NatiV: The e-learning application that wants to preserve ethnic linguistic heritage


Whenever someone talks about e-learning in Zimbabwe, the talk almost always turns to how traditional learning content specific to writing and math has been transferred to digital platforms.

This is what we have seen in most of the local attempts (think EcoSchool, e-Learning Solutions, or Big Brain) to serve this growing market which, in all fairness, is open to many more ideas and ideas. ‘approaches.

One easily overlooked area is tutoring for verbal skills and reading local languages, which guys love. Tutor Shona Ndebele was doing. Now a startup called NatiV is to solve the same problem, but with a different approach.

How a research case became a business concept

Few years ago Ian Mutamiri, an engineer (and part-time music producer) who had enrolled in a masters program at the University of Zimbabwe began research on creating affordable and convenient mobile technology to reduce teacher shortages in rural areas. His focus turned to language learning which embodied his love for sound and technology.

With the help of Dr Brooking (a former UZ engineer) and Dr Mugari, this project eventually focused on teaching native languages ​​to Zimbabwean children.

The problem that had been identified was the lack of modern digital tools and apps that preserve local native languages, help children with learning disabilities, and make learning fun and engaging.

The solution created for this was the NatiV Android application which is scheduled to officially launch in March this year and has been piloted at a learning center in old Marimba Park, Harare, called St Perez. The official download has not been extended to the general public, but those who want to try it can subscribe to the mailing list to receive notifications when it becomes available.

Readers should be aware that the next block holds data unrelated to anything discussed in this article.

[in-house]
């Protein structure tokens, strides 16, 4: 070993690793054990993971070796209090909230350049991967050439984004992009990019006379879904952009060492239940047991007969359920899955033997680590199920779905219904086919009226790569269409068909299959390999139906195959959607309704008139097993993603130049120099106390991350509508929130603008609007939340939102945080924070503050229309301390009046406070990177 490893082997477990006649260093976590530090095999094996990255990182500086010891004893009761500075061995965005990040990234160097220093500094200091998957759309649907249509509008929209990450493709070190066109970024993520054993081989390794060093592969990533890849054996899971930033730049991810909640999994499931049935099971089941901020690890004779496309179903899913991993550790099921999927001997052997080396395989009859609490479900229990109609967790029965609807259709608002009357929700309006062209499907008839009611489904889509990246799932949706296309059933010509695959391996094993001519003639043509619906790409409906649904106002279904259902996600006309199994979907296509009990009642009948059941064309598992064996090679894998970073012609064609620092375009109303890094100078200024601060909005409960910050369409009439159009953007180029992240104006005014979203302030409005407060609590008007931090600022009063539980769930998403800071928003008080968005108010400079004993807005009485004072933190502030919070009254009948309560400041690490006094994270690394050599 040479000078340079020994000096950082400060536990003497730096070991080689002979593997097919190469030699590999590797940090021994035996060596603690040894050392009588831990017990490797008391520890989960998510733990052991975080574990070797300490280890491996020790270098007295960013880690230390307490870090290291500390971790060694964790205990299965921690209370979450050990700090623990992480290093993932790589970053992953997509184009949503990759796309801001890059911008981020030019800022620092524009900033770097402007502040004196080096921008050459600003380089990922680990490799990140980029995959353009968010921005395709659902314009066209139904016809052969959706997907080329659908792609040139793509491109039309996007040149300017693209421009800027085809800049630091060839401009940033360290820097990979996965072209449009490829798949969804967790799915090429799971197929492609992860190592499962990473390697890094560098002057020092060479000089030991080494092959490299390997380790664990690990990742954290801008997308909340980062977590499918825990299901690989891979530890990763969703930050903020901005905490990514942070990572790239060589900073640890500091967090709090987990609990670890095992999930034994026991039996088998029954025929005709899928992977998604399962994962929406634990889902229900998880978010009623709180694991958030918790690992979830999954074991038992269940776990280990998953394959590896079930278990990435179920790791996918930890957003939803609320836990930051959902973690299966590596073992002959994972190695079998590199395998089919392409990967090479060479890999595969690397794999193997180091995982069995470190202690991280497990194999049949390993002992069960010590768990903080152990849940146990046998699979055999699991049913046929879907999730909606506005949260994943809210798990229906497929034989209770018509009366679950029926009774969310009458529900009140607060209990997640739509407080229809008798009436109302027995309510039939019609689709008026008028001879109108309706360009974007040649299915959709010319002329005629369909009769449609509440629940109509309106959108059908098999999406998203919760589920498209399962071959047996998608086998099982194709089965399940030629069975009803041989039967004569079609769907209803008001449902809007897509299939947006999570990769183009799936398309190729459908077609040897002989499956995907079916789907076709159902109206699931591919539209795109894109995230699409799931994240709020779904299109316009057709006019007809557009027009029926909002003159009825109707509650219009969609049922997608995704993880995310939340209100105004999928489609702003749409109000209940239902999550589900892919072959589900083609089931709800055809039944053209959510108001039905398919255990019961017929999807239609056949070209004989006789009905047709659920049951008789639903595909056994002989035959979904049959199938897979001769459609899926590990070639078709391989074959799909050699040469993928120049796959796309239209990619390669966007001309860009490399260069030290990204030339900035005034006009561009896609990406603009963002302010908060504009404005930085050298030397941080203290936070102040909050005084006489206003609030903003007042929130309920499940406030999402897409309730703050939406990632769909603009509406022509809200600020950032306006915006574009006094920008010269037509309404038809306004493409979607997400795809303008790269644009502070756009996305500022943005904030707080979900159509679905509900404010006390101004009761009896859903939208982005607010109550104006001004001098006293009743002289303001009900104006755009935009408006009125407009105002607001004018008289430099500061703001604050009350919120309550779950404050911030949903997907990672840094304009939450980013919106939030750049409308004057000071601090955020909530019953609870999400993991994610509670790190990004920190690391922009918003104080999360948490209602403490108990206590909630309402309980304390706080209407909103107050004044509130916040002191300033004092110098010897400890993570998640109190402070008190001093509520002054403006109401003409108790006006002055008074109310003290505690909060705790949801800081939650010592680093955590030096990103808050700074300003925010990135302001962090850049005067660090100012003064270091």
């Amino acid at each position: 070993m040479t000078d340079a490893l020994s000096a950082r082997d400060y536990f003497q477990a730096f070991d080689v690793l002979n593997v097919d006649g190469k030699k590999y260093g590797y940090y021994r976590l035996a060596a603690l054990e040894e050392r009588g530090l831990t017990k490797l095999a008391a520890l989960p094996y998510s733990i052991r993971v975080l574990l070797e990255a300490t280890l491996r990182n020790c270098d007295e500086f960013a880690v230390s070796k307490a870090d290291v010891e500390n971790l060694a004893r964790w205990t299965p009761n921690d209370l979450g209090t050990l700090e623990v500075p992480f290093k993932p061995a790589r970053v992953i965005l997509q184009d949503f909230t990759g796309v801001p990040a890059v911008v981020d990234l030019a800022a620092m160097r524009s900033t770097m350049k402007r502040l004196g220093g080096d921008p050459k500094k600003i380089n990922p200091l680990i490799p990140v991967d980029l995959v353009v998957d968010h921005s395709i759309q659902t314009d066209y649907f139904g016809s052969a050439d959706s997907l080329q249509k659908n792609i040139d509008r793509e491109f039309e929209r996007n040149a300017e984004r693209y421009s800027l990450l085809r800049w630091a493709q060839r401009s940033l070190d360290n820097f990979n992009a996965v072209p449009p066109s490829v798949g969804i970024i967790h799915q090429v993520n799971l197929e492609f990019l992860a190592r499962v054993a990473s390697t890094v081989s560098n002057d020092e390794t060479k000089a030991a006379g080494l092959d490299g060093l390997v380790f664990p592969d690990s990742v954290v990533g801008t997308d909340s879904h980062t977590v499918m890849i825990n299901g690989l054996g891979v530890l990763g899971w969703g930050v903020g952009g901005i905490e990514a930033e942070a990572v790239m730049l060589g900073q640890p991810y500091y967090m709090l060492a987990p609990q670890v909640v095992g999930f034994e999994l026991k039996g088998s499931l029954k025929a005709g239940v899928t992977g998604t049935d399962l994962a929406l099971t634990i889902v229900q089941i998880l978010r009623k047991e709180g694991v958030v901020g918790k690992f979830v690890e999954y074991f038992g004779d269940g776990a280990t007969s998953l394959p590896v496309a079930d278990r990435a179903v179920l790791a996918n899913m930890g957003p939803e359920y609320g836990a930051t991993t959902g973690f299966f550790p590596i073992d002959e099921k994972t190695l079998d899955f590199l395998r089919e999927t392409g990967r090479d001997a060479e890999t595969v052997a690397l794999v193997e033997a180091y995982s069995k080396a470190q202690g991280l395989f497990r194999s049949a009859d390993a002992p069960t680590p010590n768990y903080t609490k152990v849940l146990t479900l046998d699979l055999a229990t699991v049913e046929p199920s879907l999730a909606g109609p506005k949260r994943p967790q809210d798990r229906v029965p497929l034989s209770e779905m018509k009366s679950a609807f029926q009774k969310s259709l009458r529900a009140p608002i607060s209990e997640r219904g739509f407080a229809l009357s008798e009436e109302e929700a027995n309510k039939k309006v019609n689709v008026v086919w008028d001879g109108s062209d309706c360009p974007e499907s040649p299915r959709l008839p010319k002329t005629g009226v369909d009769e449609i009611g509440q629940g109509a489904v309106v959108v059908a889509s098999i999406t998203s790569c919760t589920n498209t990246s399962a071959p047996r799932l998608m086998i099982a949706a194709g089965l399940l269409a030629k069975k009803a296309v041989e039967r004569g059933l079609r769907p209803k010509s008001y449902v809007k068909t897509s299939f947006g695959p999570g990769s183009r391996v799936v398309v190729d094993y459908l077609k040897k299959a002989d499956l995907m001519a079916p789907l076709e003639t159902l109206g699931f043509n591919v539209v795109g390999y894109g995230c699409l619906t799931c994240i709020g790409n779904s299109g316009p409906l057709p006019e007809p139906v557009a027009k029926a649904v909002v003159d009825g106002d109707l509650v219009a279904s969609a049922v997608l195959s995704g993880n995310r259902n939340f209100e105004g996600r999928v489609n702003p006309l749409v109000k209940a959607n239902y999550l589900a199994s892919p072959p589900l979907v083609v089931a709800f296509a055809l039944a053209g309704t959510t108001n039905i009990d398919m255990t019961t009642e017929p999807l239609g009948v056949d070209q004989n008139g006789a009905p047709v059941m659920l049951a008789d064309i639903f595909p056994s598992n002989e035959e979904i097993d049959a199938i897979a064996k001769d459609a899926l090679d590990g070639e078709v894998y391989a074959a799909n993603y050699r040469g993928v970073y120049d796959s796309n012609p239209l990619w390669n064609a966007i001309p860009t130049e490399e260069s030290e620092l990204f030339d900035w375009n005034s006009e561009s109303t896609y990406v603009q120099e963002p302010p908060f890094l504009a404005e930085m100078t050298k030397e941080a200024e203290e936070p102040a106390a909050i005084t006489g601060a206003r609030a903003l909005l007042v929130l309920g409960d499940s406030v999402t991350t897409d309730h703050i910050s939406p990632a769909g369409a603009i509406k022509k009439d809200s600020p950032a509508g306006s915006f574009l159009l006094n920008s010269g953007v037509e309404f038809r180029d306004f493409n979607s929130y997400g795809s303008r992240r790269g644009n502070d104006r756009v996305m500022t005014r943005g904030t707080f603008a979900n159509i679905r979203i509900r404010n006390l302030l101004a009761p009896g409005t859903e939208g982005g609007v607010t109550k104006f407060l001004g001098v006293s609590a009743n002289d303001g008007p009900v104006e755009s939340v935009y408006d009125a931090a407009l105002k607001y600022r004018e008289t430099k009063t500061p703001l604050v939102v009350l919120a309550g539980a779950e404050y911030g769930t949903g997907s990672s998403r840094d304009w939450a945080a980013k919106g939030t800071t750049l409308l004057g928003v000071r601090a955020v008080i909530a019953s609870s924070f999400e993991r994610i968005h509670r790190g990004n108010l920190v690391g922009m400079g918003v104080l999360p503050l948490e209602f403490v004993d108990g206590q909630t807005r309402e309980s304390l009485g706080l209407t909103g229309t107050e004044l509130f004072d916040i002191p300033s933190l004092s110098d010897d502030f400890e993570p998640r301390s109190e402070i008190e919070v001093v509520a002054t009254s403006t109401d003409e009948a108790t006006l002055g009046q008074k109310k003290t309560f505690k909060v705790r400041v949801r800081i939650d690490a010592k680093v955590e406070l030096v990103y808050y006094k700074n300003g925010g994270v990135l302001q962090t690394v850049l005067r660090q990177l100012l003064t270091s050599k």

Mutamiri worked in this center with Jayden Shamhu, Brighton Mukorera and Tinashe Mutiwanyuka (who is in UK) to manage the technical aspects of the application. Other people involved in the app include Chipo Mkandla and Saewyd Mutiwanyuka.

The project has been started since its inception in the hope of making it financially viable after launching through tutorials given at St Perez and other learning centers to which they can extend the service.

In 2013, NatiV succeeded in obtaining $ 10,000 in seed funding from the Internet Research Fund (FIRE) and AFRINIC. This provided the resources to acquire low-end tablets that are used by the group of 30 students as part of the app pilot project.

So far, the feedback NatiV has received has increased and it is largely positive, which was also pushed back by being shortlisted for the UK Royal Academy of Engineering Africa Award for Engineering Innovation.

Ian Mutamiri admits their team has a lot of work to do over the coming year in addition to seeking more funding. After launch, they explore extending the linguistic scope of the app that starts with Ndebele phonetics, something that’s almost done. Other languages ​​like Tonga are also on the way with an iOS app also in the works.

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